Wednesday, April 17, 2013

Parenting: Making Life Everything It Was Never Meant To Be

Monday night my son and I returned home from Maine, seven plus hours of driving.  Stopped in Albany for a brief visit with my daughter, adding another hour plus, bringing us closer to 9 hours in the car. The purpose of this trip was to visit a college and attend an Accepted Student Event to help firm up and finalize a decision about college, the future, the start of my youngest son’s life,  independent of me. A few things occurred throughout the weekend that left me pondering about big, consequential moments and minor, but meaningful happenings of my life, and the lives of my children, the past and present, a changing society, the importance of families and friends and support systems. You know regular old ordinary stuff, just another day in paradise, as it were.

When we got to the University, I was thrilled to see balloons.  Thrilled.   I don’t even like balloons, typically.  They are generally a nuisance.  They pop.  Loudly.  Unexpectedly.  Jarring my nerves in response to the explosive sound they create, usually.  They move about and block my view when shoved in a car full of children that have great difficult holding tight and being still. Or they did at one time, long ago.  They come free from the children before getting into the car.   Who cry.
At the loss.  
The great, sad, wailing, devastating loss.

Balloons may cause the first tangible experience of loss in a child. This loss is deep and profound, as though something of great importance, that brings them joy, can be lost.  Forever.  Quickly.  Most parents have seen this first hand, it leaves an impression.  A child that leaves go of the tiny fragile string connecting them to JOY is not easily consoled.  I know, it might seem a wee melodramatic, but next time, watch closely, as a small child loses that balloon, at the fair, or a party, or some such festive event.  They cannot believe they caused this and they cannot fix it.  Nor can you, the adult, the one that creates and fixes and holds everything together…with string and glue and kisses and spur of the moment whatever it takes.

Soooo where was I?  Oh balloons, at the college visit.  Yes.  I have been to approximately 20 college visits, give or take, across the past nine or ten years with three children.  When you do something 20 or more times, you start to notice things.  Like balloons.  And banners.  And welcome signs.  The things that make you feel you are offering your child to the world, and the world is going to try to make sure there is a little joy and happiness and bright bold exploding unexpected nuisances waiting for them.  Or well, maybe just the happy, bright, welcomes that you haven’t quite mustered for a few years, because well, your children don’t respond well to happy and bright consistently or typically when you are traveling three days and hours and hours of miles away from home with loads of other children and parents buzzing with the knowledge that we only have moments left to make this everything it was never meant to be.  Perfect, without tension.  Interjected with joy, full of symbiotic bits of support and appreciation, smiles and hugs.  Balloons.  Joy and tension.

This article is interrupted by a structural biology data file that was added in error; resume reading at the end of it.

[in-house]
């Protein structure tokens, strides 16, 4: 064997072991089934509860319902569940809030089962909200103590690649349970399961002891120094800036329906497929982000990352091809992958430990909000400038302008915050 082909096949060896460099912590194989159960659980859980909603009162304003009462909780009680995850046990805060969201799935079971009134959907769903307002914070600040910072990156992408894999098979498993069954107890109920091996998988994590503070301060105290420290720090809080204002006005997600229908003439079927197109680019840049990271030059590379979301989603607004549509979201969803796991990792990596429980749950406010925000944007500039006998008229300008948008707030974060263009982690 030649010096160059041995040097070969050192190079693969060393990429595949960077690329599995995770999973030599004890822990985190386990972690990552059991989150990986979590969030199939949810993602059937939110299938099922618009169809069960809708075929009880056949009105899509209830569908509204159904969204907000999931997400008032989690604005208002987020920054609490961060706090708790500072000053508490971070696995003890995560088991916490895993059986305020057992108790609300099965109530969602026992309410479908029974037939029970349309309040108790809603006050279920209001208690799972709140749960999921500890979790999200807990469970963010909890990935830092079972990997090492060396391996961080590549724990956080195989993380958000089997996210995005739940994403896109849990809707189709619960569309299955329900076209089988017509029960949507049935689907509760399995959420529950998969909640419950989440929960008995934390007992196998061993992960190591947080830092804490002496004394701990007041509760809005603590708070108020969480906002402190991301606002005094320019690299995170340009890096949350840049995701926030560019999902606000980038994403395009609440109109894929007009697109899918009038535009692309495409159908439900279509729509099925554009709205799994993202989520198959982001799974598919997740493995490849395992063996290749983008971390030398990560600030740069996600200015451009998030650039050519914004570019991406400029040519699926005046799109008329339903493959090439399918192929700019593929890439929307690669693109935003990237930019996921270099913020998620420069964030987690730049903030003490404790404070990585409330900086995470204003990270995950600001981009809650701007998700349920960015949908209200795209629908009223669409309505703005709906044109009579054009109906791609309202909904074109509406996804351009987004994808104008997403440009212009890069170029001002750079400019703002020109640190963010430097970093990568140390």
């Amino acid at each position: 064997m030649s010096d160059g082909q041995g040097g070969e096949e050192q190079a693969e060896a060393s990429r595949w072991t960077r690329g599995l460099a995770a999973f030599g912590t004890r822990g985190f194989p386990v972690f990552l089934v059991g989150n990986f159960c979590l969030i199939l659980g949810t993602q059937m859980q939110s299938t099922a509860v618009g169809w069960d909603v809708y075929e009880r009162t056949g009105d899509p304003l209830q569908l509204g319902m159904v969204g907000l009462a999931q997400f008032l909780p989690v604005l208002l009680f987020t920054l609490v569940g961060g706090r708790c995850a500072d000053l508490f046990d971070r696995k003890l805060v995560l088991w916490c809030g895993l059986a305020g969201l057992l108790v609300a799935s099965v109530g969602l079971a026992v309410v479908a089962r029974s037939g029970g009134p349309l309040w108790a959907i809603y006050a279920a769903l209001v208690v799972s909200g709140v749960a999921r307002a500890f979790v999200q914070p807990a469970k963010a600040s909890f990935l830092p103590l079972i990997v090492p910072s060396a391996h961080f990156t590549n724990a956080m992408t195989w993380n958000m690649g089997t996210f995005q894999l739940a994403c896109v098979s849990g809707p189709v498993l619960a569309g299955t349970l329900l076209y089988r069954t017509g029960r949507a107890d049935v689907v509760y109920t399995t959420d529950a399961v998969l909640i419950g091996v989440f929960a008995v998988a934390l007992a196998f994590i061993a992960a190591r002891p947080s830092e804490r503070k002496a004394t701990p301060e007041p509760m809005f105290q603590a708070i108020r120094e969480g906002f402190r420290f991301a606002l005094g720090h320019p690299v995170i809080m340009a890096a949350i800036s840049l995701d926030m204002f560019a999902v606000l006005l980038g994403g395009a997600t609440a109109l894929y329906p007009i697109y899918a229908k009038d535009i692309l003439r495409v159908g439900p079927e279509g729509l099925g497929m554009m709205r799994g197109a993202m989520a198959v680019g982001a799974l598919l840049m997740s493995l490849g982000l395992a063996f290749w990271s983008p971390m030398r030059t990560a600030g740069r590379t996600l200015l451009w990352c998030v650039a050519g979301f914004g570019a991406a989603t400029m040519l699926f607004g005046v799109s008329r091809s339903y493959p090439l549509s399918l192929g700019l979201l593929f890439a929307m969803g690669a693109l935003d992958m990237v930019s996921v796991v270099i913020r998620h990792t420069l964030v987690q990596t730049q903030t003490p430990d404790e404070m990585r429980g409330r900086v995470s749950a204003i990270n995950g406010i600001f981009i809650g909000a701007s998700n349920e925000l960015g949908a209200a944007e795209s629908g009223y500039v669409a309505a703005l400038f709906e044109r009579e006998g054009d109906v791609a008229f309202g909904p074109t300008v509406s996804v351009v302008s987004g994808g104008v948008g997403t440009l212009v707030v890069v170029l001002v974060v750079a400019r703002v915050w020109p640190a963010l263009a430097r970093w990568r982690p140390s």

The balloons at least distract and keep order, and guide you through the main campus to the admissions building and the crowds of frightened, or sullen, or eager, ready-or-not teens awaiting their great escape from you into themselves.  You start to look for balloons at college visits as though the ranking by the College Board, Kiplings, and US News and World report mean nothing. The price tag?  Meh.  You’ll figure something out.  But put up balloons!  Where do I sign? 

I have actually muttered from several parking lots at my son’s chagrin and teen spirited ill-tolerance of me,  “A balloon wouldn’t hurt them! Now I’m going to be left to die wandering about some apocalyptic campus for days because I have no clue where the admissions building is for the visiting student day.  And look?  Have you even seen a sign of life?  Why do these campuses look like some post-cold war Zombie movie set?  A balloon! Is that really too much to ask? ?!2#*!!!….”  My son has learned to set his teeth on edge.  He’s about had it with me, rightly so, and developmentally he is exactly where he needs to be.   It’s on the chart next to head circumference and height and weight…Above Average- check.  Height, weight, head size, ready to launch and break free from mother-love!  Check. That’s my boy!!  (There’s a reason smother is spelled that way…. ) Which somehow brings me to my original thoughts and reflections about our weekend and the world at large.

When we first got to the college and checked in, the kind and hearty Maine hello-ing woman asked us if there were only two of us.  “Only two?” she implored.   Sort of the equivalent to “Dinner for One?” in a romantic restaurant filled with couples on maybe, Valentines Day.  She was asking as a courtesy.  She needed to give us the right amount of lunch tickets.   I suddenly felt exposed, incomplete, lacking.  My other children experienced visits with any combination of family members.  One parent.  The other participating parent.  A sibling or two.  Maybe two parents, a sibling or the whole shebang.  Now, we are two.  One parent, one child.  No other options.  Me. Him. No one else.  Mostly that’s fine.  Better than that even, mostly.  Easier.  Predictable.  And fairly easy to organize.    Today it felt suddenly sad.  Or I felt sad  for the way things turned out.  For the sadness and loss of another participating parent.  The one that let go of the fragile string that connects to the joy that is my son.